Time’s sure flown by when it comes to the 2017 NASCAR season, and it’s possible that’s no more prevalent anywhere else than in the XFINITY Series, which runs its final standalone race of the year this weekend.
The series travels to Kentucky Speedway for a night race Saturday, Sept. 23, its last event of 2017 in which the Monster Energy NASCAR Cup Series will run at a separate track. Now, in years past, this would have meant a little more, as there were lesser limitations on Cup drivers running in lower NASCAR series, meaning that the last standalone race of the season would mean that it was, definitively, the final chance for a non-Cup driver to DEFINITELY win the race all year. Things have, of course, changed for 2017, with limitations in place for drivers who have run more than five seasons on the Cup level once the lower series’ playoffs begin.
Those rules crunch Cup drivers’ participation even further in 2018, but more on that next year. It’s confusing enough to keep the differences between 2016, 2017 and 2018 in mind.
Even still, there remains a certain allure to Kentucky this weekend. It’s the final race of the season where you’re altogether certain you won’t see at least a Dillon or a Larson or a Blaney. Teams like the No. 3 for Richard Childress Racing or the No. 22 for Team Penske will have someone a little unexpected in the seat. At the end of the day, it’ll be no-holds-barred racing among drivers of similar skill levels, some of whom are running for a championship.
The entry list — 40 strong as of Thursday evening, Sept. 21 — has six drivers who have already won a race in 2017. Four of them are championship contenders — William Byron, Jeremy Clements, Justin Allgaier and Ryan Reed — while Ryan Preece and Sam Hornish Jr. have scored victories in their two- and three-race campaigns thus far, respectively. That’s over an eighth of the field that already has a win in 2017.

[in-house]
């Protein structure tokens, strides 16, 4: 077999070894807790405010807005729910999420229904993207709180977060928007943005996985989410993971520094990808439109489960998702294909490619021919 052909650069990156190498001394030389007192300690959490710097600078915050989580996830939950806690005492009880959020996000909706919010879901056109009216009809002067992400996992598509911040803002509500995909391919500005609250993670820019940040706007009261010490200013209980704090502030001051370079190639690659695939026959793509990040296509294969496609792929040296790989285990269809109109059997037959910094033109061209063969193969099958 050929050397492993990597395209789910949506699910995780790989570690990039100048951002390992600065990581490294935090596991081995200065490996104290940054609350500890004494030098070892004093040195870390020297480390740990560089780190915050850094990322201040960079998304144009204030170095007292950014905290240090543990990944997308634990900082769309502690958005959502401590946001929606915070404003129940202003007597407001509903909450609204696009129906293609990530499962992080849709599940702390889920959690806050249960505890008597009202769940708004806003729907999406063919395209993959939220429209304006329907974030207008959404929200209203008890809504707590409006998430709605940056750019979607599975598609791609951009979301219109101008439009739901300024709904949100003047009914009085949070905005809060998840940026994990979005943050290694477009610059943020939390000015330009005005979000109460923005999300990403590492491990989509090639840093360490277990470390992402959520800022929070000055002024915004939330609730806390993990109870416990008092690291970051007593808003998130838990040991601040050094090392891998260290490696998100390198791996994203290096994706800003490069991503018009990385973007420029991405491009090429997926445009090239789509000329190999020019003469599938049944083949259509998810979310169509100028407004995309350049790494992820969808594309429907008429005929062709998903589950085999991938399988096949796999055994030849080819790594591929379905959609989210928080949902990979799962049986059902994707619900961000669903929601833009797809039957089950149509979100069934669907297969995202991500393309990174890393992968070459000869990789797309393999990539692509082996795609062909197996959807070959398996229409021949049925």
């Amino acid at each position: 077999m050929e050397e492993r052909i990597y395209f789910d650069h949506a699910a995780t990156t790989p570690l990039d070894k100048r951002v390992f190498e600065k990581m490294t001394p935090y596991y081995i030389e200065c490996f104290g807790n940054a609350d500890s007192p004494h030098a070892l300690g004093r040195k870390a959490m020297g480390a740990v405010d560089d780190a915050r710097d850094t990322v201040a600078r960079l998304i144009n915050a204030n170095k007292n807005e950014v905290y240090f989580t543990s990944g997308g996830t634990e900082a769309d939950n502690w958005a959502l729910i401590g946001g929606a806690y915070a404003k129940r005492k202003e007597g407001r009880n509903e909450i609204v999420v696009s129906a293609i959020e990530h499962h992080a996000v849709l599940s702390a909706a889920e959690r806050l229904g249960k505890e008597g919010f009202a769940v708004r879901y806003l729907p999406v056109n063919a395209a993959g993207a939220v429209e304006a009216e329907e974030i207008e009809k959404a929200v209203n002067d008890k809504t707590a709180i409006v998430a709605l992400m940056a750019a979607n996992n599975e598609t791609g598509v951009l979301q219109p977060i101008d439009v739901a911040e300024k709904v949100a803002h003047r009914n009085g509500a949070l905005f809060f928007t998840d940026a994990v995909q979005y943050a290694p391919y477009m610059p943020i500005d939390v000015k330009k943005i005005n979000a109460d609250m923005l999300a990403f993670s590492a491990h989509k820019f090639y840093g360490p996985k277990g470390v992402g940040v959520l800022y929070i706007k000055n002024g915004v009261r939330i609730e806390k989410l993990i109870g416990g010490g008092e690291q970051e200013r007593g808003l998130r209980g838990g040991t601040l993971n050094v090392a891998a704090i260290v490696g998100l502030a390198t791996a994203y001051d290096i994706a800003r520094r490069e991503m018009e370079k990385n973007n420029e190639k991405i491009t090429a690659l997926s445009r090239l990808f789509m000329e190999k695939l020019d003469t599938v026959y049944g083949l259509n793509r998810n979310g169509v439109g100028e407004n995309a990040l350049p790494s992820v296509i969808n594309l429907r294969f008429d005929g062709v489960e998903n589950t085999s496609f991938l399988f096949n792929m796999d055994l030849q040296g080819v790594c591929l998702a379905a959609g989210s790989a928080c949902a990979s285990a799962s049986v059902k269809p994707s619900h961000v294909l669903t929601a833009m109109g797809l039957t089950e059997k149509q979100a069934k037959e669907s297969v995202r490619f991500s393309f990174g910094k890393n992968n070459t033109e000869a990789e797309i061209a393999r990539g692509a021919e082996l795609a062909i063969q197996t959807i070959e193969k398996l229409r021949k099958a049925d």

But can we add to that number? Well, it’s a definite maybe. And here’s who could do it.
Because, like, why not? Elliott Sadler is the regular season champion and sits merely five points behind Byron entering Kentucky. He’s the only driver in the series to get double digits in top fives so far this year and will likely be the first with 20 (he’s at 19 right now). Sadler’s been strong all year, just like the vast majority of JR Motorsports, which currently ranks in each of the top three spots in the standings. One has to imagine Sadler and co. have had this race circled on the calendar for a few weeks now, and with a win, five top fives and eight top 10s to his credit in the series at Kentucky, he’s got the past results, too. To boot, that win came in this exact race one year ago.
OK, but picture this: Cup driver with middling results retires before he’s 30, only to return the following season for an extremely limited affair in the series below it but with actually decent equipment again, snags a win to get his mojo back. Maybe it’s not the most shocking story in the world, but Brian Scott’s return from retirement to drive Richard Childress Racing’s No. 3 for a pair of races, partnering him back up with his old XFINITY team, was still fairly unexpected, and if his first race of the season was any indication, he has to be part of the conversation for a win Saturday. After all, his one other start this season resulted in a third-place finish at Iowa Speedway, and he wasn’t too far off the lead.
Consider this: in three starts at Kentucky across two different series, Tyler Reddick has finished in the top 10 each and every time, with a pair of top 10s in the Camping World Truck Series complementing his 10th-place run at the track in XFINITY earlier this year. But you know what could drive him into the top five this weekend, perhaps even a win? Earlier this week, Reddick was announced as a full-time driver for JR Motorsports in 2018, taking over for Byron. No more pressure to perform in a part-time run in the series, not knowing what 2018 had in store? That could be the key to victory.
The other entered former XFINITY Kentucky winner this weekend besides Sadler barely made it into the playoffs. But maybe that’s a good thing for Brendan Gaughan, who certainly has something to prove this weekend in terms of showing he belongs among the 12 championship-eligible drivers at all in a season that’s been subpar by his usual standards. Why not take full advantage of a second chance at a track he won at in 2014 and has four top fives and eight top 10s?
Four top fives and 13 top 10s in 2017 but no wins — it’s Cole Custer’s time to deliver. And though he’s yet to finish inside the top 10 in two starts at the track in the XFINITY Series, it seems like there’s something there, with an average start of eighth in those starts. Custer’s risen to the occasion in the Truck Series before, and with Kentucky being his final chance at a win with a Cup-less entry list, it could be all the push he needs to really get up toward the front and battle for his first win under the lights.